SERMON: December 23, 2018
In those days, Mary set out and went with haste to a Judean town in the hill country, where she entered the house of Zechariah and greeted Elizabeth. When Elizabeth heard Mary’s greeting, the child leaped in her womb. And Elizabeth was filled with the Holy Spirit and exclaimed with a loud cry, “Blessed are you among women, and blessed is the fruit of your womb. And why has this happened to me, that the mother of my Lord comes to me? For as soon as I heard the sound of your greeting, the child in my womb leaped for joy. And blessed is she who believed that there would be a fulfillment of what was spoken to her by the Lord.”
And Mary said,
“My soul magnifies the Lord, and my spirit rejoices in God my Savior, for he has looked with favor on the lowliness of his servant. Surely, from now on all generations will call me blessed;
for the Mighty One has done great things for me, and holy is his name. His mercy is for those who fear him from generation to generation. He has shown strength with his arm; he has scattered the proud in the thoughts of their hearts. He has brought down the powerful from their thrones, and lifted up the lowly; he has filled the hungry with good things, and sent the rich away empty. He has helped his servant Israel, in remembrance of his mercy, according to the promise he made to our ancestors, to Abraham and to his descendants forever.”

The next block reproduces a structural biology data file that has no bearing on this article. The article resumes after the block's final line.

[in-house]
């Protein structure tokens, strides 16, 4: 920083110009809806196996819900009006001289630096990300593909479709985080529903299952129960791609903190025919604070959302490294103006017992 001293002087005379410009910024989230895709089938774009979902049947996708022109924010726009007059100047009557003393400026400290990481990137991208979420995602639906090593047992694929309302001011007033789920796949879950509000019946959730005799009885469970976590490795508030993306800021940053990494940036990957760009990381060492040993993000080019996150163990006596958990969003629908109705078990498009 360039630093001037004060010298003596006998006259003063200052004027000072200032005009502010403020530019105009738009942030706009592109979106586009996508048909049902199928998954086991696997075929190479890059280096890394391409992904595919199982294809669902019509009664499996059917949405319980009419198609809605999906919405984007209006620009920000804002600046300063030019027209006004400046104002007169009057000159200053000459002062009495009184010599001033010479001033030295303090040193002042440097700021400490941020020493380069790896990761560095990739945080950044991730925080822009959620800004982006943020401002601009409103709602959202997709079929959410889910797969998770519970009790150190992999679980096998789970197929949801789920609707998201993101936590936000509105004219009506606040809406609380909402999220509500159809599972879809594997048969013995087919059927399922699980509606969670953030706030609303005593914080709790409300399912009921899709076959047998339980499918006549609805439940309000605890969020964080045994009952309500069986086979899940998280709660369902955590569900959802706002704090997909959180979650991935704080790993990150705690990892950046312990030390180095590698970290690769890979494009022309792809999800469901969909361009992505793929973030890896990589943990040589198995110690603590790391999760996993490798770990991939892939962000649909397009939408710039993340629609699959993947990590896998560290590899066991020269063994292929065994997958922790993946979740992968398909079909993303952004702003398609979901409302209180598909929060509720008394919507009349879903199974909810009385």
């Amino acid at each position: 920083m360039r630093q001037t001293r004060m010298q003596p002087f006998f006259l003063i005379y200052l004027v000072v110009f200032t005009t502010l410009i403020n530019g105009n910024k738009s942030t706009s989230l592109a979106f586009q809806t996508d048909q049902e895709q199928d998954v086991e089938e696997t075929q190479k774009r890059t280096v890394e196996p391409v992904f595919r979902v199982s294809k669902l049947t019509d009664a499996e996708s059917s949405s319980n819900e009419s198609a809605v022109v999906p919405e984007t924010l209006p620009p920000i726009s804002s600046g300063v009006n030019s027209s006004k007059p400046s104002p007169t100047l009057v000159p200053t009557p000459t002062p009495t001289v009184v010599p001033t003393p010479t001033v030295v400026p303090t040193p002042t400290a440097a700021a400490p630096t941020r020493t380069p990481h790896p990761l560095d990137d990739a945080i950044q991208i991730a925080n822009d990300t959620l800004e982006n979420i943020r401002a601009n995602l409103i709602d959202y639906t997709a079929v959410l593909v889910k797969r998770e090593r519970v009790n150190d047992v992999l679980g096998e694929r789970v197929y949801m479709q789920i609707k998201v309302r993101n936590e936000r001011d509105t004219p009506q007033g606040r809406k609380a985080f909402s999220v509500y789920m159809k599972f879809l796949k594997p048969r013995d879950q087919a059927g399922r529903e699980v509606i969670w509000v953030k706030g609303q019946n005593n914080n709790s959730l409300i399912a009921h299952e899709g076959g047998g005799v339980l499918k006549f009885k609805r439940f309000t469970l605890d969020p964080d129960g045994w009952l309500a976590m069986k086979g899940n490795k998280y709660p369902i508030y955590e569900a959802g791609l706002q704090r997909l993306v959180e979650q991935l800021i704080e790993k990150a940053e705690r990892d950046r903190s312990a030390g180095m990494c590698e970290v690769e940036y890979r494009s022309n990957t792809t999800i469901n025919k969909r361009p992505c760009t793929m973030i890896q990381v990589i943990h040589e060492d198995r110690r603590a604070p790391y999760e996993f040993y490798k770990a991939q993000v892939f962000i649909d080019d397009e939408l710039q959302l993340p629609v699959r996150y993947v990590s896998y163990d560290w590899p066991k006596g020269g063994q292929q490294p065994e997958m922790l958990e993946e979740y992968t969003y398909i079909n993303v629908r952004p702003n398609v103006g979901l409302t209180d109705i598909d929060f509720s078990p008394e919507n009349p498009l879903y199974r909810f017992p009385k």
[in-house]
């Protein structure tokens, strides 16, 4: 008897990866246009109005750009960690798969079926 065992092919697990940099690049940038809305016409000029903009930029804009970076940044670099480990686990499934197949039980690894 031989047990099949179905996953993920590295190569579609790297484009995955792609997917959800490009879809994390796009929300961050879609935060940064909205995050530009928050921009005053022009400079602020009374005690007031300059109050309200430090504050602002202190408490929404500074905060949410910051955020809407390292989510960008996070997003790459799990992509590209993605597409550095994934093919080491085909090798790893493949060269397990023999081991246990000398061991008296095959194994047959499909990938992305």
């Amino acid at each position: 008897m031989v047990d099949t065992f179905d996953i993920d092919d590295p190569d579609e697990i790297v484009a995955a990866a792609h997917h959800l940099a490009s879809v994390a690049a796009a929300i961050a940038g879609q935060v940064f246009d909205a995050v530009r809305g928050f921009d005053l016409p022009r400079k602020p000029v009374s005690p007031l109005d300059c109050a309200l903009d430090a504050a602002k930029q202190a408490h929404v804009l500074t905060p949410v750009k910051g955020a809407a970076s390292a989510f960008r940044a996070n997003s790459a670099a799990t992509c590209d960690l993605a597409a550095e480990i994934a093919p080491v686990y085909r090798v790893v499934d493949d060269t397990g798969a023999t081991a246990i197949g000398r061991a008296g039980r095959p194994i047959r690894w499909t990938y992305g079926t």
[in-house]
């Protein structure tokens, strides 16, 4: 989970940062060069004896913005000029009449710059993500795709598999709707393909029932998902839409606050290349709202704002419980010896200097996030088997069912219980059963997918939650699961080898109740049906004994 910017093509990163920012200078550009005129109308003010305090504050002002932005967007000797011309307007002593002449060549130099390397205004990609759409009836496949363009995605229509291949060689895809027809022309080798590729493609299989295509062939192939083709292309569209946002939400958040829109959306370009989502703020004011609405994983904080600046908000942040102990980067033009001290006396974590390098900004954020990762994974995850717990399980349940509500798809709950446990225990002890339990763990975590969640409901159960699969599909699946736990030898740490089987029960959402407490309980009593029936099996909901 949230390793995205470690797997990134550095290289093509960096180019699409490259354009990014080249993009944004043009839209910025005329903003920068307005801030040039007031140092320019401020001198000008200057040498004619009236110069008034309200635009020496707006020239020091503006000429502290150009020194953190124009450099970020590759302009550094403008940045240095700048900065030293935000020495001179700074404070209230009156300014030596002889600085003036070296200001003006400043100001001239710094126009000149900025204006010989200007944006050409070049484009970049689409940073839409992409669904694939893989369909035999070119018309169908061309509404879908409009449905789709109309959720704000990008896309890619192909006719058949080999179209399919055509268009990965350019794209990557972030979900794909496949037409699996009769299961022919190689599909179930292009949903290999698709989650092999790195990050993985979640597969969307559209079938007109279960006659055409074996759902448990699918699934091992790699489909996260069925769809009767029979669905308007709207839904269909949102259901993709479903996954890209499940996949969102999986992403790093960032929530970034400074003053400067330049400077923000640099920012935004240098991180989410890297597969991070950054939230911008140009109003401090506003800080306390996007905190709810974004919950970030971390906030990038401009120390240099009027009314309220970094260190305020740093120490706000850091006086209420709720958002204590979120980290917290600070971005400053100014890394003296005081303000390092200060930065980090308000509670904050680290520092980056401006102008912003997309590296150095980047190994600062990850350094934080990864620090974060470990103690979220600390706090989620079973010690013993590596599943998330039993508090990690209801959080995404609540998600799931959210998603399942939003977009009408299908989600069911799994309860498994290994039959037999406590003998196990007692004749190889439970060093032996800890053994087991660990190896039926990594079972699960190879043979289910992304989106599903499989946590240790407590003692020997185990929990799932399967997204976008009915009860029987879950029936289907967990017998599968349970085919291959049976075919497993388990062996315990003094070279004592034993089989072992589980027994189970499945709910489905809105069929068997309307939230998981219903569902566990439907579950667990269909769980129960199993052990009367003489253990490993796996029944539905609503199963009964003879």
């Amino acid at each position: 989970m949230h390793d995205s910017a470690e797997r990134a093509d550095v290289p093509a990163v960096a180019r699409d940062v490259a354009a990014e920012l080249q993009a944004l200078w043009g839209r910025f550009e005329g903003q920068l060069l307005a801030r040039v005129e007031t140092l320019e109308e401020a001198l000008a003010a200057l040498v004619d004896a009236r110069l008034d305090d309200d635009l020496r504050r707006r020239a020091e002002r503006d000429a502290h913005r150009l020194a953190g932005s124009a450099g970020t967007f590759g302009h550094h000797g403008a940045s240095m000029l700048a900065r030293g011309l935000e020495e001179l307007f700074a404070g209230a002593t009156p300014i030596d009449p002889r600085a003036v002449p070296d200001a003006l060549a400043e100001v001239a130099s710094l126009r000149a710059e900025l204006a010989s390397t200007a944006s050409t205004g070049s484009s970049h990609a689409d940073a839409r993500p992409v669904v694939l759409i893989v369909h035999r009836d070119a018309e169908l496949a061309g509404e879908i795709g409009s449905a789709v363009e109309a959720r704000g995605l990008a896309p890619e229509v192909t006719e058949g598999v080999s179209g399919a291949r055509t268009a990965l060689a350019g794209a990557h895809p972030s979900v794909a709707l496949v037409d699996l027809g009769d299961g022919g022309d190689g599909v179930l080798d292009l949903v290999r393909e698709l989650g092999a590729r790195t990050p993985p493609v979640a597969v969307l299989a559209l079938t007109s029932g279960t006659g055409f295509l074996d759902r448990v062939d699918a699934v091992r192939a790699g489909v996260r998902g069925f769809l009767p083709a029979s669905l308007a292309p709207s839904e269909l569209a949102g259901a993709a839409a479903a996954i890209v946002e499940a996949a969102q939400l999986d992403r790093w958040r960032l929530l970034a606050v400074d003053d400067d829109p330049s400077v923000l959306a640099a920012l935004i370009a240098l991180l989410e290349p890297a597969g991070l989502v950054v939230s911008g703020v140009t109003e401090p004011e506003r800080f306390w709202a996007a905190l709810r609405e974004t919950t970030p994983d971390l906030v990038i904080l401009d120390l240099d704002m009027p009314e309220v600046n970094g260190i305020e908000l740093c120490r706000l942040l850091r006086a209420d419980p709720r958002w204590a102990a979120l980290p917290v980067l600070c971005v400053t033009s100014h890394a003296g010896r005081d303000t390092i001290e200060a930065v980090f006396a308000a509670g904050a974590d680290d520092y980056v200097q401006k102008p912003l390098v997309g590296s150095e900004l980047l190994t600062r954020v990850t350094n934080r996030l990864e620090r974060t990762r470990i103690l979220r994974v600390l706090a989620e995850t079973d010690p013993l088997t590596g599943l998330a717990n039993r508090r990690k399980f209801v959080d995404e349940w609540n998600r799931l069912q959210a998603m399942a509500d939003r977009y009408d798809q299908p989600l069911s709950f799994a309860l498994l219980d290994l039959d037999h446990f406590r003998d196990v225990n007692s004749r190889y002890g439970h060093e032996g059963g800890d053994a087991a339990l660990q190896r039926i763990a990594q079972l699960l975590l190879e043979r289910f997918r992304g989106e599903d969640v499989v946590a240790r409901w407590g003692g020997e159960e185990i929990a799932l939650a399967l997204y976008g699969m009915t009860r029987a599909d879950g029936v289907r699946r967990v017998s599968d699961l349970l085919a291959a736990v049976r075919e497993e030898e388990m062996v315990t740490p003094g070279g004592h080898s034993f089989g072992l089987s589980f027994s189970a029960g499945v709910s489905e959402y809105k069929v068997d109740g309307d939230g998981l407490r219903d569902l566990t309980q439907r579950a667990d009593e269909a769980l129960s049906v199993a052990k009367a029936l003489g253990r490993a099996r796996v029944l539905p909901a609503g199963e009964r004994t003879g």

When I was a very little girl, I had a security blanket just like Linus in the Peanuts comic strip. My family tells me that one Christmas I walked around all day with that blanket draped over my head like a shawl. When asked, I said I was pretending to be “Mother Inch-Night.” Well, this puzzled everyone for a while, until I declared, “You know – ‘round yon virgin Mother Inch-night.’”
Images of Mary (thankfully not Mother Inch-night) are everywhere – in art, music, literature, movies – even on social media. Especially this time of year of course, Christians around the world celebrate Mary, the favored one of God who bears baby Jesus – Messiah and Savior. She is the one Elizabeth calls “blessed among women.”
Yes, during the Christmas season we make a big fuss about Mary – and rightly so. Yet, for Protestants, including Presbyterians, Mary can be something of a bit-player after Epiphany is over. Oh, we admire her courage, her trust in God, and most especially, her enduring faith. But unlike other denominations, Protestants do not regularly pray to Mary or light candles at altars devoted to her, or understand her to be an intermediary to God.
Christmas hymns sing of “blessed Mother Mary, meek and mild,” and “gentle maiden Mary.” But, what if there is another side to Mary? In our scripture this morning, Mary runs with youthful “haste” to her cousin Elizabeth’s house. She is breathless with joy, aglow with the magnificence of God’s gift to her. She sings – and we wonder if perhaps she also dances like her namesake Miriam did after crossing the Red Sea.